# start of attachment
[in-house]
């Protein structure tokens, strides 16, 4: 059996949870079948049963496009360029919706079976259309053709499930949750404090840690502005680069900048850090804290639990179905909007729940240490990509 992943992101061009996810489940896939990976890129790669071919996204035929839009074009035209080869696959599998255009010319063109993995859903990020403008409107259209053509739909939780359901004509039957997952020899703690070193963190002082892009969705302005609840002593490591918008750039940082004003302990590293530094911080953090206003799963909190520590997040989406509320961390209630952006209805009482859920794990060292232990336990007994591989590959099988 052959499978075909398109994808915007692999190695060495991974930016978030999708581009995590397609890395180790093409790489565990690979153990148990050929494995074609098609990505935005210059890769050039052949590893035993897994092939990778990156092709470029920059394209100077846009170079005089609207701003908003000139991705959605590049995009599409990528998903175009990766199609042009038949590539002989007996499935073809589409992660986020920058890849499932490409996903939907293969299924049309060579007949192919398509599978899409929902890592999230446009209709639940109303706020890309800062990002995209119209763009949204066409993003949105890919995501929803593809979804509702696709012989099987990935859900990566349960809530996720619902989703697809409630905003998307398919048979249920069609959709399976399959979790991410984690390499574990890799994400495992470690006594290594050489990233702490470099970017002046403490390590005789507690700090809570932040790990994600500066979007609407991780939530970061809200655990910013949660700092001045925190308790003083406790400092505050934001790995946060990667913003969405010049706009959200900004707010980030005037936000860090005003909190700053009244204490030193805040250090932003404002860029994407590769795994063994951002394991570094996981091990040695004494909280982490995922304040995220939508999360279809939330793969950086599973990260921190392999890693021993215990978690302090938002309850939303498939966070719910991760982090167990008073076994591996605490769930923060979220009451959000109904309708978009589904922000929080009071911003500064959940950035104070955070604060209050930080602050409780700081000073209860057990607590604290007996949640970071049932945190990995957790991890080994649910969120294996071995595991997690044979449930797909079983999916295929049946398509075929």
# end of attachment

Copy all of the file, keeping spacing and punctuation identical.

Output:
[in-house]
């Protein structure tokens, strides 16, 4: 059996949870079948049963496009360029919706079976259309053709499930949750404090840690502005680069900048850090804290639990179905909007729940240490990509 992943992101061009996810489940896939990976890129790669071919996204035929839009074009035209080869696959599998255009010319063109993995859903990020403008409107259209053509739909939780359901004509039957997952020899703690070193963190002082892009969705302005609840002593490591918008750039940082004003302990590293530094911080953090206003799963909190520590997040989406509320961390209630952006209805009482859920794990060292232990336990007994591989590959099988 052959499978075909398109994808915007692999190695060495991974930016978030999708581009995590397609890395180790093409790489565990690979153990148990050929494995074609098609990505935005210059890769050039052949590893035993897994092939990778990156092709470029920059394209100077846009170079005089609207701003908003000139991705959605590049995009599409990528998903175009990766199609042009038949590539002989007996499935073809589409992660986020920058890849499932490409996903939907293969299924049309060579007949192919398509599978899409929902890592999230446009209709639940109303706020890309800062990002995209119209763009949204066409993003949105890919995501929803593809979804509702696709012989099987990935859900990566349960809530996720619902989703697809409630905003998307398919048979249920069609959709399976399959979790991410984690390499574990890799994400495992470690006594290594050489990233702490470099970017002046403490390590005789507690700090809570932040790990994600500066979007609407991780939530970061809200655990910013949660700092001045925190308790003083406790400092505050934001790995946060990667913003969405010049706009959200900004707010980030005037936000860090005003909190700053009244204490030193805040250090932003404002860029994407590769795994063994951002394991570094996981091990040695004494909280982490995922304040995220939508999360279809939330793969950086599973990260921190392999890693021993215990978690302090938002309850939303498939966070719910991760982090167990008073076994591996605490769930923060979220009451959000109904309708978009589904922000929080009071911003500064959940950035104070955070604060209050930080602050409780700081000073209860057990607590604290007996949640970071049932945190990995957790991890080994649910969120294996071995595991997690044979449930797909079983999916295929049946398509075929």